Date: July 6, 2022
This study examines the intersections of sexual orientation, geographic context, and race/ethnicity and their associations with self-rated health. The Rural Health Research & Policy Centers leveraged three nationally representative and population-based datasets in this brief; the National Health Interview Survey (NHIS), the Behavioral Risk Factor Surveillance System (BRFSS), and the Health Information National Trends Survey.
- Two national datasets (NHIS and BRFSS) revealed statistically significant differences in self-rated health between rural lesbian, gay, and bisexual (LGB) respondents and heterosexual respondents, with LGB respondents more likely to report fair or poor self-rated health.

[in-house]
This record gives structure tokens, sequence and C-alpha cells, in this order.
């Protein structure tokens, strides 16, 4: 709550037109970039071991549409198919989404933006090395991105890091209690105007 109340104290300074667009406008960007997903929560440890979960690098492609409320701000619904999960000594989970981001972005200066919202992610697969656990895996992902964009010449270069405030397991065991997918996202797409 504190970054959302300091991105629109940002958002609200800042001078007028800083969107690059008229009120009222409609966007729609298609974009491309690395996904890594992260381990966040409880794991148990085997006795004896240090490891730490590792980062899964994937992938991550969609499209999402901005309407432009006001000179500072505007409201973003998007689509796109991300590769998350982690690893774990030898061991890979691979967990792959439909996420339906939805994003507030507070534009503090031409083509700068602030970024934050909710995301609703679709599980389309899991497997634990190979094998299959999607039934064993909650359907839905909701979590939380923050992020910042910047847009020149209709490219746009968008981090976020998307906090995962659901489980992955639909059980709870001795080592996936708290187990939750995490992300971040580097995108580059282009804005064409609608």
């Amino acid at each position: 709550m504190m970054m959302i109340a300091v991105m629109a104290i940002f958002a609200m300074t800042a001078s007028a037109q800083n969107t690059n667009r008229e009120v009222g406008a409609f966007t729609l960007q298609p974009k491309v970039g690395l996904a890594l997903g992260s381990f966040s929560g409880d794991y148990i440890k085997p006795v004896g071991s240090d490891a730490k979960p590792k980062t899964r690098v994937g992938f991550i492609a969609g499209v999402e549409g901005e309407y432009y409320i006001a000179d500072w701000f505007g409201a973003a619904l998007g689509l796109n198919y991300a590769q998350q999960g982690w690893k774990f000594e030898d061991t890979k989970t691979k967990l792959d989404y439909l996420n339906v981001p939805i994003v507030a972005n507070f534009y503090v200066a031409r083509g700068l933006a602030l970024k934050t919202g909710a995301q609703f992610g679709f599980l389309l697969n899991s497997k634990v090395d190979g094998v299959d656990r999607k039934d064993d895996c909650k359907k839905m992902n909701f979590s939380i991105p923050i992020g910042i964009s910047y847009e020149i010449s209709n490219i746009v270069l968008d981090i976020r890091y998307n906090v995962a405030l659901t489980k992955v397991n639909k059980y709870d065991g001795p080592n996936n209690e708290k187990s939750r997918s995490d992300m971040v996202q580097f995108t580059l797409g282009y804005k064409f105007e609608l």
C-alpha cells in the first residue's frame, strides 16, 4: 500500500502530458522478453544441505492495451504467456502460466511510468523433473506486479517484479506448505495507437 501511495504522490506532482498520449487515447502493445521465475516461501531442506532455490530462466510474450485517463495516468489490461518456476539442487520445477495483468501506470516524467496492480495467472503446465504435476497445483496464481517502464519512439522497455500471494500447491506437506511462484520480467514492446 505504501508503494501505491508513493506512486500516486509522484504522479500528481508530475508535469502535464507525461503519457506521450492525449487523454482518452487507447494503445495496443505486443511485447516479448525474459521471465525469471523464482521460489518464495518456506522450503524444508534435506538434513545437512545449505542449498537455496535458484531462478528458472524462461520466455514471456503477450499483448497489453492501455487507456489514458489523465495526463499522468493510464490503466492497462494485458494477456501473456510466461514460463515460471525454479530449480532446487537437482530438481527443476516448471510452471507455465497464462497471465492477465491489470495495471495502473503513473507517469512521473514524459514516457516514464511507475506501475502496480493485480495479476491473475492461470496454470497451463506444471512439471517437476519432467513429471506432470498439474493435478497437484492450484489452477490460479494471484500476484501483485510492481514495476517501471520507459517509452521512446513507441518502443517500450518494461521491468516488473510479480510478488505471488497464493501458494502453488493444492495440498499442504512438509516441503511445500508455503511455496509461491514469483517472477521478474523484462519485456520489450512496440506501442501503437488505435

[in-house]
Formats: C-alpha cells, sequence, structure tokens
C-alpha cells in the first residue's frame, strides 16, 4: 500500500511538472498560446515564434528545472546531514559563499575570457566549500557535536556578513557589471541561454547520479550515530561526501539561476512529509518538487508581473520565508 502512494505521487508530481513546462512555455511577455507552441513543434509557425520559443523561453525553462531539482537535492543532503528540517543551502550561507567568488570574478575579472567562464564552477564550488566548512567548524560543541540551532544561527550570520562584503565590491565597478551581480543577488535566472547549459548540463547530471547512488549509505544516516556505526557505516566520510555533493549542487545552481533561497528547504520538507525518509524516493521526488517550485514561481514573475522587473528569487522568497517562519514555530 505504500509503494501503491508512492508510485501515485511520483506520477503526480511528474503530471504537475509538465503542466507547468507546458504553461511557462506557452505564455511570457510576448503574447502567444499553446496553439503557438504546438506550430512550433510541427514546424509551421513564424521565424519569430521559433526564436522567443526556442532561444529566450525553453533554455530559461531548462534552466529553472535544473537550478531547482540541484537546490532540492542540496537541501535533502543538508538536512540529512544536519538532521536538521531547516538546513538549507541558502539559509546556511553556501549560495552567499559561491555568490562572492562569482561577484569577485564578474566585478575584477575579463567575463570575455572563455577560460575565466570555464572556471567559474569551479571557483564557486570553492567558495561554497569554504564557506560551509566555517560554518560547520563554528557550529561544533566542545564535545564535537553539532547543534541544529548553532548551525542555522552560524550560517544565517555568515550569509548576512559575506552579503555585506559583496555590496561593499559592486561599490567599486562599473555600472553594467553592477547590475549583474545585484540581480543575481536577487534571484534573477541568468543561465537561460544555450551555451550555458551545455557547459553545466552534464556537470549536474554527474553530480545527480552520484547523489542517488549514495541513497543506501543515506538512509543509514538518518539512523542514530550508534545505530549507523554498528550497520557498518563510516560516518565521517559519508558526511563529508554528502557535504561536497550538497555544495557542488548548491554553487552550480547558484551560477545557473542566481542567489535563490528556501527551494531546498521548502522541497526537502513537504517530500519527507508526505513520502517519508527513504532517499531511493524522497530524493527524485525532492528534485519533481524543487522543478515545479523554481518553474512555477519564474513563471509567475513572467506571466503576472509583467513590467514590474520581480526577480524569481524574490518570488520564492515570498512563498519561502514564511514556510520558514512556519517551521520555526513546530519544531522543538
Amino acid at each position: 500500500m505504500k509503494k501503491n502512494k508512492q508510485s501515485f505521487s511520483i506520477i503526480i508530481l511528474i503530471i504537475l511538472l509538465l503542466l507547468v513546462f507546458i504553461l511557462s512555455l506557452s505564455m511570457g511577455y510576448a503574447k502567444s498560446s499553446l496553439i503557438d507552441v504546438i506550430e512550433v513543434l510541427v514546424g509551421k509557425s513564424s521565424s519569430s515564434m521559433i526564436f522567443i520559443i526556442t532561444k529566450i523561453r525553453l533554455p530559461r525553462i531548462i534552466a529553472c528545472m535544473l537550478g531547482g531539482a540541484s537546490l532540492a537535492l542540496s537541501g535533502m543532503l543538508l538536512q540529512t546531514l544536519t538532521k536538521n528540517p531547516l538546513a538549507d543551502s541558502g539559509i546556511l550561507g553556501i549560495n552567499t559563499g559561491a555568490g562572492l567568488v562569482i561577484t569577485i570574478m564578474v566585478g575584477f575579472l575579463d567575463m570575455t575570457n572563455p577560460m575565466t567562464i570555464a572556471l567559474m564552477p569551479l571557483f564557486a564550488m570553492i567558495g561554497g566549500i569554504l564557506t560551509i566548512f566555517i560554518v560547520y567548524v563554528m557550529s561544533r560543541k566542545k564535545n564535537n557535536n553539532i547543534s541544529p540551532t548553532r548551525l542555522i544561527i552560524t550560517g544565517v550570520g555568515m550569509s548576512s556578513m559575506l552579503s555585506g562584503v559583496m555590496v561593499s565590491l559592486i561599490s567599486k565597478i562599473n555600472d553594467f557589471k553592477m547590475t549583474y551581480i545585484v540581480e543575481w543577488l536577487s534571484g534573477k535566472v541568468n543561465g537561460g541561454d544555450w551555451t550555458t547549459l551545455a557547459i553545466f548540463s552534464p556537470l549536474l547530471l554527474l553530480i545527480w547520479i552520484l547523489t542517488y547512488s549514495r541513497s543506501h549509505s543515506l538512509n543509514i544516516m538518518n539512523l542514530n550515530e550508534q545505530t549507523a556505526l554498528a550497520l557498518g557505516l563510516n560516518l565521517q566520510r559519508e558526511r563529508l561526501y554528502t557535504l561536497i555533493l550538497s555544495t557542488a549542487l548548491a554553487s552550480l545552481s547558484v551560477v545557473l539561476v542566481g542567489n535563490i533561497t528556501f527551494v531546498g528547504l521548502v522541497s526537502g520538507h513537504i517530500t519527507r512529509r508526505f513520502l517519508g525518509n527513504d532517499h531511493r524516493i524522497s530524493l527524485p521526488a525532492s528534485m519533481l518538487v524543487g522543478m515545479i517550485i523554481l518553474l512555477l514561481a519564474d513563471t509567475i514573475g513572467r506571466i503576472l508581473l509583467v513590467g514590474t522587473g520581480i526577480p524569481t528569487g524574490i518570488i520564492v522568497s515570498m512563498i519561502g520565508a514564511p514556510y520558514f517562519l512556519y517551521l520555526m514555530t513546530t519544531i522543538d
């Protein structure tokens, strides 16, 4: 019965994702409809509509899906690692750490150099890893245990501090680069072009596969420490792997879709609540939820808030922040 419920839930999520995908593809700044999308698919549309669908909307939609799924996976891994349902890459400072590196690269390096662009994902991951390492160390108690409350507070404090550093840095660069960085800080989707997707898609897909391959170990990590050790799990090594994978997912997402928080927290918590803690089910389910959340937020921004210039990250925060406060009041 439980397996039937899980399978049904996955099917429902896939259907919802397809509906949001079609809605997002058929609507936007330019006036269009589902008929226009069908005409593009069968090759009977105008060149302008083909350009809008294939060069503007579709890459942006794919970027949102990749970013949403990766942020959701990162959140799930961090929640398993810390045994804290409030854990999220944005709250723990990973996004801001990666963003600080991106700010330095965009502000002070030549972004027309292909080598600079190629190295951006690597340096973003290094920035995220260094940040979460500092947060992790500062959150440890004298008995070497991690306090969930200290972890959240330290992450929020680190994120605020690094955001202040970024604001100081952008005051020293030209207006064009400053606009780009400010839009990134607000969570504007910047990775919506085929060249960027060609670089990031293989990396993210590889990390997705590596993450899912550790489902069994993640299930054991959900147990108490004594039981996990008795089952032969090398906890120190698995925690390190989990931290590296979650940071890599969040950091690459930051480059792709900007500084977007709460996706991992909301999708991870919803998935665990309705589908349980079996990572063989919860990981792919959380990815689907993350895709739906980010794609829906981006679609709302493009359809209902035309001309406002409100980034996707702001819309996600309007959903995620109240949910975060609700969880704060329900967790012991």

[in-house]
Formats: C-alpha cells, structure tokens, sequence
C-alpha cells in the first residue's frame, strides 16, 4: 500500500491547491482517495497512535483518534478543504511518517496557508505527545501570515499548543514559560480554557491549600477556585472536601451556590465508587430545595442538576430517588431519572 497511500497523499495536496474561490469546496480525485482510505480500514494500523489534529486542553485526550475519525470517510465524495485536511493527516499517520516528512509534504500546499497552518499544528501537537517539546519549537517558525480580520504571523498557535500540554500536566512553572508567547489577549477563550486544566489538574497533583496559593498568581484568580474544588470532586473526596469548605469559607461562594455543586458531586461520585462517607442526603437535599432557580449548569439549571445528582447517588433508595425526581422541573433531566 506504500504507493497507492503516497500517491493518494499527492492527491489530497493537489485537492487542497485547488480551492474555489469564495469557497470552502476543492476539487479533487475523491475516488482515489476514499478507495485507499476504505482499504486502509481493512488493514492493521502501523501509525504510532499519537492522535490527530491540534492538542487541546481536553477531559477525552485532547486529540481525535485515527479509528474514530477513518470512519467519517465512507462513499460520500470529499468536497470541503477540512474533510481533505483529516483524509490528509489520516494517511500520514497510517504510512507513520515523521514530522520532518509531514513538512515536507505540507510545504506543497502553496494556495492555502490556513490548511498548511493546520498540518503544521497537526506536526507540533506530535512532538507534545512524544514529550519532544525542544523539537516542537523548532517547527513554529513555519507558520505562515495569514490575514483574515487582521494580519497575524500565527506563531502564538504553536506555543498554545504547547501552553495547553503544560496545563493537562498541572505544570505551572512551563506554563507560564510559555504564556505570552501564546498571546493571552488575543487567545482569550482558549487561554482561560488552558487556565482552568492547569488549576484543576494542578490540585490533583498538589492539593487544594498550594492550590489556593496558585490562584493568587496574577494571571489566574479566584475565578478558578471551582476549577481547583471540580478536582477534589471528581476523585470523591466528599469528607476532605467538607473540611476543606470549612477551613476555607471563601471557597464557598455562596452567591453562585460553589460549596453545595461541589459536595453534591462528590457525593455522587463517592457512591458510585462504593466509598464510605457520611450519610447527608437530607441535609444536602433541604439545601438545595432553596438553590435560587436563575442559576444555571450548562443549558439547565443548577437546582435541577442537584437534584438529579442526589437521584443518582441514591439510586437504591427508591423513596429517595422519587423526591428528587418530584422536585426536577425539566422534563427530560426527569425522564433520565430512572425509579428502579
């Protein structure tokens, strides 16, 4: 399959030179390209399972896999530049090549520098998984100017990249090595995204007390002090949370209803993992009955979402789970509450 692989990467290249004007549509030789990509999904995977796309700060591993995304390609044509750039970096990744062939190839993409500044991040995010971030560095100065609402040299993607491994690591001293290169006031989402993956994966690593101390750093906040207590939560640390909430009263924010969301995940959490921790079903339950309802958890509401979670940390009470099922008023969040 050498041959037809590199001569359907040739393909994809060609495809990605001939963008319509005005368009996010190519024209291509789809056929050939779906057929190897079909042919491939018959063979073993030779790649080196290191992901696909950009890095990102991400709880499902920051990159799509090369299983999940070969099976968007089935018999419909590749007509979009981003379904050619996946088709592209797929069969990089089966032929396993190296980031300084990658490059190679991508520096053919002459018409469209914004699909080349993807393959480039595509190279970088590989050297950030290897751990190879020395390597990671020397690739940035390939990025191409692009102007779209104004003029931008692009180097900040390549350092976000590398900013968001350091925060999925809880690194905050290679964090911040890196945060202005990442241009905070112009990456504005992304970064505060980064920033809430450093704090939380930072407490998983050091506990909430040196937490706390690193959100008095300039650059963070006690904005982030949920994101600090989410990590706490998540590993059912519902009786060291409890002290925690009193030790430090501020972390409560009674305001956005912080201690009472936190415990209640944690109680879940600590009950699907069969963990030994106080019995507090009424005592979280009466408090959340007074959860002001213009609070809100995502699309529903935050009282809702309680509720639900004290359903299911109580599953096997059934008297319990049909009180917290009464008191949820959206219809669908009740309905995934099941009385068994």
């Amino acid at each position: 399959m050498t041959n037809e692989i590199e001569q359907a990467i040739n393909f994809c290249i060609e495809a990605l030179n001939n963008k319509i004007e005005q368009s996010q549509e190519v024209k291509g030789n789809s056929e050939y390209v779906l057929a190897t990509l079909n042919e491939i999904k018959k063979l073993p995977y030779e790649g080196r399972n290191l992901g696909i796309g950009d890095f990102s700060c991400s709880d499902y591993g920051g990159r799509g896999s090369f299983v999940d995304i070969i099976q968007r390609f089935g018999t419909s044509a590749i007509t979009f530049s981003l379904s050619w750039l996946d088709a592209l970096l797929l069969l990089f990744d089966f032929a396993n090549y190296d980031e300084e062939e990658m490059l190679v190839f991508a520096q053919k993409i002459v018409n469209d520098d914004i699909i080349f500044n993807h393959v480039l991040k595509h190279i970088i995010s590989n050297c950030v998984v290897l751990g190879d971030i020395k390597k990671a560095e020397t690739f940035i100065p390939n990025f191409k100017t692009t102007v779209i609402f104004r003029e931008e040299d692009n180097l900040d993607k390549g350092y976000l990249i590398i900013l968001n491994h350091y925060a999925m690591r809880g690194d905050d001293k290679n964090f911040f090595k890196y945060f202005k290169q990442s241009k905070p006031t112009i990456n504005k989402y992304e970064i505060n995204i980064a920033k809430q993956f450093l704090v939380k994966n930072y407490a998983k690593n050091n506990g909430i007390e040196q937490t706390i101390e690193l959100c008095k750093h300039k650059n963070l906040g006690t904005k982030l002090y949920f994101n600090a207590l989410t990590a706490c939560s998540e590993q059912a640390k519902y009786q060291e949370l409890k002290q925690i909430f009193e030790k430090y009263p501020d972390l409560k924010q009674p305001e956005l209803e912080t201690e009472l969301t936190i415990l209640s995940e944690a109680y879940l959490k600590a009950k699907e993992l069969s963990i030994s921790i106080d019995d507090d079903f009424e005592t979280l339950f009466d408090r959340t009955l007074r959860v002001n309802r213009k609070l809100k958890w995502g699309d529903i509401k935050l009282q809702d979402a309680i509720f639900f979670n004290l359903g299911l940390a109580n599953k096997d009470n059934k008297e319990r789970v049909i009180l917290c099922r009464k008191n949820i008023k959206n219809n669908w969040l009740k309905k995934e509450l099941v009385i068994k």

- In multivariable models adjusting for age, sex, race, ethnicity, educational attainment, and income, LGB rural adults had lower likelihood of excellent/very good/good self-rated health, compared with heterosexual rural adults in both the NHIS and the BRFSS datasets.
- Among rural adults, there were differences in self-rated health by race and ethnicity and sexual orientation.
Carrie Henning-Smith, PhD, MPH, MSW
University of Minnesota Rural Health Research Center
Additional Resources of Interest:
- More information about the University of Minnesota Rural Health Research Center
- More information from the Rural Health Information Hub’s topic guides: Rural Mental Health, Rural Health Disparities, Social Determinants of Health for Rural People